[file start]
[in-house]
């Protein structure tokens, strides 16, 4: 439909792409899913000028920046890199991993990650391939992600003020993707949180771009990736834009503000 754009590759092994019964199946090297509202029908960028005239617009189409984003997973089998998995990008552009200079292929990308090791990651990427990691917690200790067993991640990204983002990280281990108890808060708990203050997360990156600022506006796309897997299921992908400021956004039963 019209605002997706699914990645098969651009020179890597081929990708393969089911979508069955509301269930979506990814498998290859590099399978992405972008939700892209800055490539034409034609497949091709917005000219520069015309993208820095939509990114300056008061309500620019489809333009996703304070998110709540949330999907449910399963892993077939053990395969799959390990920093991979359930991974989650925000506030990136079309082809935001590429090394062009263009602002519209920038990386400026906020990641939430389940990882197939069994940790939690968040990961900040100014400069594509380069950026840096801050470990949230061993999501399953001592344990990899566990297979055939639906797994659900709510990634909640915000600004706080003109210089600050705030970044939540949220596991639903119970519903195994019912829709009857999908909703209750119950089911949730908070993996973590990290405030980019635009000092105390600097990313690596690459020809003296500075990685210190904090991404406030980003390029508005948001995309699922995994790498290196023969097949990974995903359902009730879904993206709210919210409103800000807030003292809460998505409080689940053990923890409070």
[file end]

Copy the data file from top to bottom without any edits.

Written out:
[in-house]
């Protein structure tokens, strides 16, 4: 439909792409899913000028920046890199991993990650391939992600003020993707949180771009990736834009503000 754009590759092994019964199946090297509202029908960028005239617009189409984003997973089998998995990008552009200079292929990308090791990651990427990691917690200790067993991640990204983002990280281990108890808060708990203050997360990156600022506006796309897997299921992908400021956004039963 019209605002997706699914990645098969651009020179890597081929990708393969089911979508069955509301269930979506990814498998290859590099399978992405972008939700892209800055490539034409034609497949091709917005000219520069015309993208820095939509990114300056008061309500620019489809333009996703304070998110709540949330999907449910399963892993077939053990395969799959390990920093991979359930991974989650925000506030990136079309082809935001590429090394062009263009602002519209920038990386400026906020990641939430389940990882197939069994940790939690968040990961900040100014400069594509380069950026840096801050470990949230061993999501399953001592344990990899566990297979055939639906797994659900709510990634909640915000600004706080003109210089600050705030970044939540949220596991639903119970519903195994019912829709009857999908909703209750119950089911949730908070993996973590990290405030980019635009000092105390600097990313690596690459020809003296500075990685210190904090991404406030980003390029508005948001995309699922995994790498290196023969097949990974995903359902009730879904993206709210919210409103800000807030003292809460998505409080689940053990923890409070």